Latin American cuisine refers to typical foods, beverages, and cooking styles common to many of the countries and cultures in Latin America. Latin America is a highly diverse area of land that holds various cuisines that vary from nation to nation.
Some items typical of Latin American cuisine include maize-based dishes (tortillas, tamales, tacos, pupusas, arepas) and various salsas and other condiments (guacamole, pico de gallo, mole, chimichurri, chili, aji, pebre). These spices are generally what give the Latin American cuisines a distinct flavor; yet, each country of Latin America tends to use a different spice and those that share spices tend to use them at different quantities. Thus, this leads for a variety across the land. Sofrito, a culinary term that originally referred to a specific combination of sauteed or braised aromatics, exists in Latin American cuisine. It refers to a sauce of tomatoes, roasted bell peppers, garlic, onions and herbs.
Worldwide more human beings gain their livelihood from agriculture than any other endeavor; the majority are self-employed subsistence farmers living in the tropics]citation needed[. While growing food for local consumption is the core of tropical agriculture, cash crops (normally crops grown for export) are also included in the definition.
When people discuss the tropics, it is normal to use generalized labels to group together similar tropical areas. Common terms would include the humid-tropics (rainforests); the arid-tropics (deserts and dry areas); or monsoon zones (those areas that have well defined wet/dry seasons and experience monsoons). Such labeling is very useful when discussing agriculture, because what works in one area of the world will normally work in a similar area somewhere else, even if that area is on the opposite side of the globe.
The Native Starch Industry of Thailand plays an important role in the economy of Thailand. Native starch is extracted from the root of the tapioca plant, which has the ability to grow in dry weather and low-nutrient soils where other crops do not grow well. Tapioca roots can be stored in the ground for up to 24 months, and some species for up to 36 months, thus harvest may be extended until market conditions are favorable or native starch production capacity is available. Total area of tapioca plantations in Thailand during 2007 was about 7.48 million Rai (1 Rai = 1600 square meters), allowing the production of about 26.41 million tons of native starch and generating income of about 29,581 million Baht. The largest proportion of tapioca plantations in Thailand is in the Northeast region. The top 5 provinces with highest plantation areas are Nakhon Ratchasima, Kampangpetch, Chaiyaphum, Srakaew and Chachoengsao.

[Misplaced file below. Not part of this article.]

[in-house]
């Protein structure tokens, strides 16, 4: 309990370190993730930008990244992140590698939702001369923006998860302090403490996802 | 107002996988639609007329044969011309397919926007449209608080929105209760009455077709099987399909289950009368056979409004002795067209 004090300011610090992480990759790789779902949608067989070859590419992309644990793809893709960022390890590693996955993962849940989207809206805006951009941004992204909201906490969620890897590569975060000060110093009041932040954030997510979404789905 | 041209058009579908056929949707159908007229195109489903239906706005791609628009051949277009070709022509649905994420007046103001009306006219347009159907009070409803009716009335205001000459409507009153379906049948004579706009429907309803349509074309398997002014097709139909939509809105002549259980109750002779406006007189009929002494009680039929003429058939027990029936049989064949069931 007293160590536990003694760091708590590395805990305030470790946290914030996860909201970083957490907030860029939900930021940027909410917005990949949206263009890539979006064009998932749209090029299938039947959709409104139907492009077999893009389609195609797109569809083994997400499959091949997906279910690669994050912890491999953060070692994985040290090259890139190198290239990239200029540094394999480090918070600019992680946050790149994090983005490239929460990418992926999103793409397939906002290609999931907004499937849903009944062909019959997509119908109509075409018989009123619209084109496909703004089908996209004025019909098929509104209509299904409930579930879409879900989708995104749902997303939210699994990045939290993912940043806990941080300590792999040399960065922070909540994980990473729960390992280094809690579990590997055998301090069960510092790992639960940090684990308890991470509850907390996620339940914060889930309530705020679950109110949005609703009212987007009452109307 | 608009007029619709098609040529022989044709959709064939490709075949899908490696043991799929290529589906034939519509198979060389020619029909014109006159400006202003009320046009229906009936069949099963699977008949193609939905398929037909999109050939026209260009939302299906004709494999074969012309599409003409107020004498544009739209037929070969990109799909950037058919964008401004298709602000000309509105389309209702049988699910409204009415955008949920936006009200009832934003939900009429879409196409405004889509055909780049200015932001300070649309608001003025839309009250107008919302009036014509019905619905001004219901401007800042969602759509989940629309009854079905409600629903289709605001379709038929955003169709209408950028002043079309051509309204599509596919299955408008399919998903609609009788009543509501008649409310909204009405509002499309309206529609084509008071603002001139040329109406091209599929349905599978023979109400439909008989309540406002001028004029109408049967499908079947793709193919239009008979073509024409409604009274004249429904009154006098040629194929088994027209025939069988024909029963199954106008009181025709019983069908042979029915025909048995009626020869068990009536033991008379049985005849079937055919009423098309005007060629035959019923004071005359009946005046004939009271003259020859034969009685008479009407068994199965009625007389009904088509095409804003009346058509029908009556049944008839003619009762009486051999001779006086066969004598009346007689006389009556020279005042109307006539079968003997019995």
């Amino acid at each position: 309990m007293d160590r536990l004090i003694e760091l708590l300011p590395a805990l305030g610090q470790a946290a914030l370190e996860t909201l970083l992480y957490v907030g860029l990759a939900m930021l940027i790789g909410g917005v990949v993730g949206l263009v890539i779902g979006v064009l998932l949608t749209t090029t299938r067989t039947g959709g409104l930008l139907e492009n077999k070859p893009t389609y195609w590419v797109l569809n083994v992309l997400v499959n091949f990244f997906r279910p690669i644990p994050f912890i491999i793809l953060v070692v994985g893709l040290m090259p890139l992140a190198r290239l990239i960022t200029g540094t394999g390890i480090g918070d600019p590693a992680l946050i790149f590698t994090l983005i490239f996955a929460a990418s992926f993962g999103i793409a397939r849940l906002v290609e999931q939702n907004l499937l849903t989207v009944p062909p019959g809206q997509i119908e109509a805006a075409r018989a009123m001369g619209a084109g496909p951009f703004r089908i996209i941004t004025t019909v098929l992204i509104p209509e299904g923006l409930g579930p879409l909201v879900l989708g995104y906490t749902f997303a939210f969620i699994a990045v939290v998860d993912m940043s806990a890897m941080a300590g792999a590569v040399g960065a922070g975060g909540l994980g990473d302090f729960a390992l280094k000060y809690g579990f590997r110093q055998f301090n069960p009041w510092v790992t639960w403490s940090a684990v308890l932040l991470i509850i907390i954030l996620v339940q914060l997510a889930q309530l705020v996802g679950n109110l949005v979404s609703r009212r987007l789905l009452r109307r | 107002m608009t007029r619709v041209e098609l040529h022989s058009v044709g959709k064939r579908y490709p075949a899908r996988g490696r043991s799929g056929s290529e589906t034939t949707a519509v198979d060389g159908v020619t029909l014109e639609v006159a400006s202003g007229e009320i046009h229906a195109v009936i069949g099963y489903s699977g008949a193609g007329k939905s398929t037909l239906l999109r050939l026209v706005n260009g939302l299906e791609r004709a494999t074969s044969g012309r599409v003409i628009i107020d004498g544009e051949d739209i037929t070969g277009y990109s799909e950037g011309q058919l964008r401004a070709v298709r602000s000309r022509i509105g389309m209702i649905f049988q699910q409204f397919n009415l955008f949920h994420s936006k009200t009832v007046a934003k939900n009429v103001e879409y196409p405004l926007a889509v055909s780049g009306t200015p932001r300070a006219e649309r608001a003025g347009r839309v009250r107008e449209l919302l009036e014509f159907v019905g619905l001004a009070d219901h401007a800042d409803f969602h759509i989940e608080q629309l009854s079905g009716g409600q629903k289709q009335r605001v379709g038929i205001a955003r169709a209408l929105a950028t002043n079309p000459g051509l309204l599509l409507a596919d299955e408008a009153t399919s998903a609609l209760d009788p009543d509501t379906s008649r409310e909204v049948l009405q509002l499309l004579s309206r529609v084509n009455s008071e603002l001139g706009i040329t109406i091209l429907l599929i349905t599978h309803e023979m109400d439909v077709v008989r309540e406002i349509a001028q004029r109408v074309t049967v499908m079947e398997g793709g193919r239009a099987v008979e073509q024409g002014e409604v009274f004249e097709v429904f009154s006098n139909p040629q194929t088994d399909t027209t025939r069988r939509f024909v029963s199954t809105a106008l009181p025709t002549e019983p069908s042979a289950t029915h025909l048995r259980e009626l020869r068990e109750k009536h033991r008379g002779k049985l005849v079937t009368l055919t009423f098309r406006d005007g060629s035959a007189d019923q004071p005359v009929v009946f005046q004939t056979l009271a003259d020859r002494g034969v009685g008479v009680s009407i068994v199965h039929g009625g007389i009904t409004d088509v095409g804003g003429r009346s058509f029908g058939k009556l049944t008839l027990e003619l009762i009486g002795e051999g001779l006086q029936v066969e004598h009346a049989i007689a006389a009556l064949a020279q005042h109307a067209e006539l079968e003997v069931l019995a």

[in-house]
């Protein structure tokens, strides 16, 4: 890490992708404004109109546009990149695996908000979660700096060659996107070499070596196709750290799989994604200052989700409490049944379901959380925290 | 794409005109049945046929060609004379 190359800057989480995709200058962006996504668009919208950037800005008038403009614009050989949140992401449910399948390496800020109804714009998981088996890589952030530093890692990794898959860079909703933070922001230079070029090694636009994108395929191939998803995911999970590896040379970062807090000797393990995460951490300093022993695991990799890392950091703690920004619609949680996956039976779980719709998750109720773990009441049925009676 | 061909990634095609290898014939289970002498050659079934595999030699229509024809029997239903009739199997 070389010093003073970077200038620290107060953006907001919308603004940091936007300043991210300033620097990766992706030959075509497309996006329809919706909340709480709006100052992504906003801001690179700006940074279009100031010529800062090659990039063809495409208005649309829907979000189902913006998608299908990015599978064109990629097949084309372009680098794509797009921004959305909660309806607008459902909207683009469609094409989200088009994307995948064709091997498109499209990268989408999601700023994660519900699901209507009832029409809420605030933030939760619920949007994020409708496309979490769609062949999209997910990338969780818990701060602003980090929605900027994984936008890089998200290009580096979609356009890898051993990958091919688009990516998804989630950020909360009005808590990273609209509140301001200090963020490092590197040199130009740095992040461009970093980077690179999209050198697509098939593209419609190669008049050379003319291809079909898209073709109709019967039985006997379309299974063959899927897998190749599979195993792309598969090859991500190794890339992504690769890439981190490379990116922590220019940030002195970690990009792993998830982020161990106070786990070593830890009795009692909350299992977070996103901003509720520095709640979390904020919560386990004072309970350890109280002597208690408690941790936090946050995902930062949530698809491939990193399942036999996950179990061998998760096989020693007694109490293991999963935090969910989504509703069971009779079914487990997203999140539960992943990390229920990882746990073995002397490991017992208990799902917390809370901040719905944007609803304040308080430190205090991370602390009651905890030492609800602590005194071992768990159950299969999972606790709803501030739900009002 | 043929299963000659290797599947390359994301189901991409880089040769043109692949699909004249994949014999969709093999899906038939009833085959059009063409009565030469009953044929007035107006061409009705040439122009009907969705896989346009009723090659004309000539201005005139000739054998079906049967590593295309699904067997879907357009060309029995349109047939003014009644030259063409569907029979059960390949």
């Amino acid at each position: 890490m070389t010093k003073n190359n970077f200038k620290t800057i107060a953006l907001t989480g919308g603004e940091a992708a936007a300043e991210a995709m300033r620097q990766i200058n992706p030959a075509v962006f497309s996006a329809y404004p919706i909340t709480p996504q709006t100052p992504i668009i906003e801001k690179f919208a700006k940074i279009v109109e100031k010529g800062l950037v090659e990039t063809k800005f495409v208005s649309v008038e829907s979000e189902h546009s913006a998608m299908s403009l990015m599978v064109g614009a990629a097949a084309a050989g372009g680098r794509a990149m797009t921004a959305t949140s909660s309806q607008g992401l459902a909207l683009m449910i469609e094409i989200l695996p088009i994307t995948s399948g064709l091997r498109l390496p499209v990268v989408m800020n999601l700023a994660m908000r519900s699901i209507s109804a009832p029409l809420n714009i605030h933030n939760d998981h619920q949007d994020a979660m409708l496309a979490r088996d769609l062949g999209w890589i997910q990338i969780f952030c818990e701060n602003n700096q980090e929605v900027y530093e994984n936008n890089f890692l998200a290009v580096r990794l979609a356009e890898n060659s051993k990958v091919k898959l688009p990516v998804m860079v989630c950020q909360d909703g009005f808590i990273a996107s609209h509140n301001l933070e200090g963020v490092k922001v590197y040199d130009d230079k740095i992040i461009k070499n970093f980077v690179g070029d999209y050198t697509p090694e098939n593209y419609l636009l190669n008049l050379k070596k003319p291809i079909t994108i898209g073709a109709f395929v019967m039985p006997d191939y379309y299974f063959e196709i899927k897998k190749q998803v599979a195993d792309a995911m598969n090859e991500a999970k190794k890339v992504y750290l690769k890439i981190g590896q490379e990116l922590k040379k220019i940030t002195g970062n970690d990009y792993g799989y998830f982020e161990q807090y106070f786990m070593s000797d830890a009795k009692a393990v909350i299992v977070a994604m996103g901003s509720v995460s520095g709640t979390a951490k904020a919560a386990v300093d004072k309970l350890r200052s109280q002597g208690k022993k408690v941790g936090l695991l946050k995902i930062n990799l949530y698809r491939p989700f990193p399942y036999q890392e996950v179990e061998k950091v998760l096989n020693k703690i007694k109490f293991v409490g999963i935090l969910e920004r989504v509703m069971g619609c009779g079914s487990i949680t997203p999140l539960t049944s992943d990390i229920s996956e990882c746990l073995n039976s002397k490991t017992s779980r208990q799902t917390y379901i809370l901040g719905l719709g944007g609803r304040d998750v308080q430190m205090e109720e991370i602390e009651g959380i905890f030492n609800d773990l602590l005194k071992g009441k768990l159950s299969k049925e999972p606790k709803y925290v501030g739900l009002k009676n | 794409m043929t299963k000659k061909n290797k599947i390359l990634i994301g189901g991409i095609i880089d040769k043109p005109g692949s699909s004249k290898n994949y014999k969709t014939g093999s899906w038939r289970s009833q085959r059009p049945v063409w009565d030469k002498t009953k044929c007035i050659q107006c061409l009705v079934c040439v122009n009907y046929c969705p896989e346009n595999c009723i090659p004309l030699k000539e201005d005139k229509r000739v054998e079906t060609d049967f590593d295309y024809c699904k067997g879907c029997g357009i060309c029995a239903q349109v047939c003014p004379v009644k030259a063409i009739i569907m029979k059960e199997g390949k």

The Tapioca agricultural industry in Thailand has three types of production as follows:
Tapioca pudding (similar to sago pudding) is a sweet pudding made with tapioca and either milk or cream. Coconut milk is also used in cases in which the flavor is preferred or in areas in which it is a commonplace ingredient for cooking. It is made in many cultures with equally varying styles, and may be produced in a variety of ways. Its consistency ranges from thin (runny), to thick, to firm enough to eat with a fork.
The pudding can be made from scratch using tapioca in a variety of forms: flakes, coarse meal, sticks, and pearls. Many commercial packaged mixes are also available.
Food is any substance consumed to provide nutritional support for the body. It is usually of plant or animal origin, and contains essential nutrients, such as carbohydrates, fats, proteins, vitamins, or minerals. The substance is ingested by an organism and assimilated by the organism's cells in an effort to produce energy, maintain life, or stimulate growth.
Historically, people secured food through two methods: hunting and gathering, and agriculture. Today, most of the food energy consumed by the world population is supplied by the food industry.
A staple food, sometimes simply referred to as a staple, is a food that is eaten routinely and in such quantities that it constitutes a dominant portion of a standard diet in a given population, supplying a large fraction of the needs for energy-rich materials and generally a significant proportion of the intake of other nutrients as well. Most people live on a diet based on just a small number of staples.
Staple foods vary from place to place, but typically they are inexpensive or readily available foods that supply one or more of the three organic macronutrients needed for survival and health: carbohydrates, proteins, and fats. Typical examples of staples include tuber- or root-crops, chicken, grains, legumes, and other seeds. The staple food of a specific society may be eaten as often as every day, or every meal. Early agricultural civilizations valued the foods that they established as staples because, in addition to providing necessary nutrition, they generally are suitable for storage over long periods of time without decay. Such storable foods are the only possible staples during seasons of shortage, such as dry seasons or cold-temperate winters, against which times harvests have been stored; during seasons of plenty wider choices of foods may be available.